861.24/1405a: Telegram

The Secretary of State to the Ambassador in the United Kingdom (Winant)

2406. As you know, American technical troops have been in Iran for some months and are now operating the Trans-Iranian railroad from Persian Gulf ports to Tehran. They are also engaged in large-scale trucking operations from the Gulf to points in northern Iran. Purpose is to expedite movement of supplies to Soviet Union. This undertaking is result of exchange of messages between President and Prime Minister Churchill in August 194212 and agreement approved by Combined Chiefs of Staff September 23 [22], 1942,13 which provides for American operation of transport routes in southern Iran but retention of over-all control by British Commander of Persia and Iraq Command.

Proposal was mentioned informally to Soviet Commissar Foreign Trade in August and again to Soviet Ambassador Washington September 28, 1942, but so far as we know Soviet Government has never indicated its definite approval. When formal notification was made to Iranian Government on December 6, 1942, Iranians expressed agreement but said that under Anglo-Soviet-Iranian Treaty of Alliance the assent of Great Britain and Russia would be necessary. British Minister immediately declared formal agreement of his Government, whereas Soviet Ambassador had no instructions. Our Ambassador Moscow was informed by Molotov in February that Soviets must have full information regarding Anglo-American agreement, including its effect upon various technical arrangements between British and Russian forces operating in Iran, before any expression [Page 447] of Soviet views could be made. Ambassador Standley was also told at that time that British Minister Tehran had volunteered to request the desired information from his Government.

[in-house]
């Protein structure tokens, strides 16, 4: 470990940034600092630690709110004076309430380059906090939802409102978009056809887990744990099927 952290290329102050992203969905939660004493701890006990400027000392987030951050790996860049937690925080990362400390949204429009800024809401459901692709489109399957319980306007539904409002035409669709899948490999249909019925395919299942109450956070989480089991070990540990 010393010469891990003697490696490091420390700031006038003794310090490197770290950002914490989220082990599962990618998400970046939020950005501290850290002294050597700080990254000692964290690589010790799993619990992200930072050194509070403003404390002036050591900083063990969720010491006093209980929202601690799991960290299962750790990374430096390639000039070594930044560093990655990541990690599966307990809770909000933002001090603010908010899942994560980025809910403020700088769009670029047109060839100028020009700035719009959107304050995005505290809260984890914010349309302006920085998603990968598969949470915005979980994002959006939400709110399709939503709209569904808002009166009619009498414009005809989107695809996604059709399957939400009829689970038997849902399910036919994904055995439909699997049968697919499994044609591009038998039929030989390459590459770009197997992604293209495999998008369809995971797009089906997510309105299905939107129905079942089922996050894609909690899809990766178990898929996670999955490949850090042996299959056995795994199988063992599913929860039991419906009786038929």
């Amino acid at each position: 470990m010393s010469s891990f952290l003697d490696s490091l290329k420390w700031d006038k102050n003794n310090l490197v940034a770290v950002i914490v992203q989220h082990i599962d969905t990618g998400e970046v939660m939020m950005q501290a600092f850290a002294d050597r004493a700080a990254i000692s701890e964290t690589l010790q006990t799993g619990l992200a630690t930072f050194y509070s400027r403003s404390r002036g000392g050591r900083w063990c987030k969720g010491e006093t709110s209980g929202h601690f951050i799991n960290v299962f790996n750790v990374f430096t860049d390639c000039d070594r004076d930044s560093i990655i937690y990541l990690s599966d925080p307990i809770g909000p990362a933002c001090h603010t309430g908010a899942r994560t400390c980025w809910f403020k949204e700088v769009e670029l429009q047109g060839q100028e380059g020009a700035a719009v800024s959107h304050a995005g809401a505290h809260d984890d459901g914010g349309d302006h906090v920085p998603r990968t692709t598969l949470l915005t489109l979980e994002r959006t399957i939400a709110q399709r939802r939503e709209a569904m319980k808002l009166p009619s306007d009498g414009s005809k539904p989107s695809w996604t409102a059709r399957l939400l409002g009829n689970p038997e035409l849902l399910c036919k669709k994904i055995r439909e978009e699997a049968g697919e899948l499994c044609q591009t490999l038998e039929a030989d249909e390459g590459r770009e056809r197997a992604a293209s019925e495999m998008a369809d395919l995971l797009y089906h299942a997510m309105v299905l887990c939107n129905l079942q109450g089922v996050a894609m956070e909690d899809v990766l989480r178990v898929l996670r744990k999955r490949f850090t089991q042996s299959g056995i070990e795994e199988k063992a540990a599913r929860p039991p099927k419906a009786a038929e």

Please ask Foreign Office whether British have been in touch with Soviets on this matter and whether Russian Government has indicated its willingness to advise Iranian Government of its formal assent to the specified American operations in Iran.

We are concerned about the delay, because Soviet attitude has indicated resentment at neglect of British or Americans to consult Russians formally before putting plan into effect. Soviet Ambassador Tehran has even implied that this neglect is reason for a lack of Soviet cooperation with American commander and American advisers in Iran. Furthermore, there is always possibility that Soviet may claim Anglo-Soviet-Iranian Treaty of Alliance has been violated.

Leaving aside any question of the justice or injustice of Soviet attitude in this case, we are anxious to avoid friction, because we consider it essential to have full understanding and collaboration between American, British and Soviet authorities in Iran. Please point this out to Foreign Office and say we fear question of American transport operations may prove serious barrier to understanding unless clarified soon. You should also point out that our forces entered Iran under British auspices to undertake work in an area of British occupation and that the British regional commander retains general control over transport as well as security. Consequently, Department feels that British authorities should do whatever may be necessary to arrive at a satisfactory adjustment of the matter with Soviets. If not already done, it would seem advisable that British Ambassador Moscow be given instructions to discuss question fully with Soviets and endeavor to allay any doubts they may have.

  1. See Motter, The Middle East Theater, p. 190.
  2. Ibid., p. 192.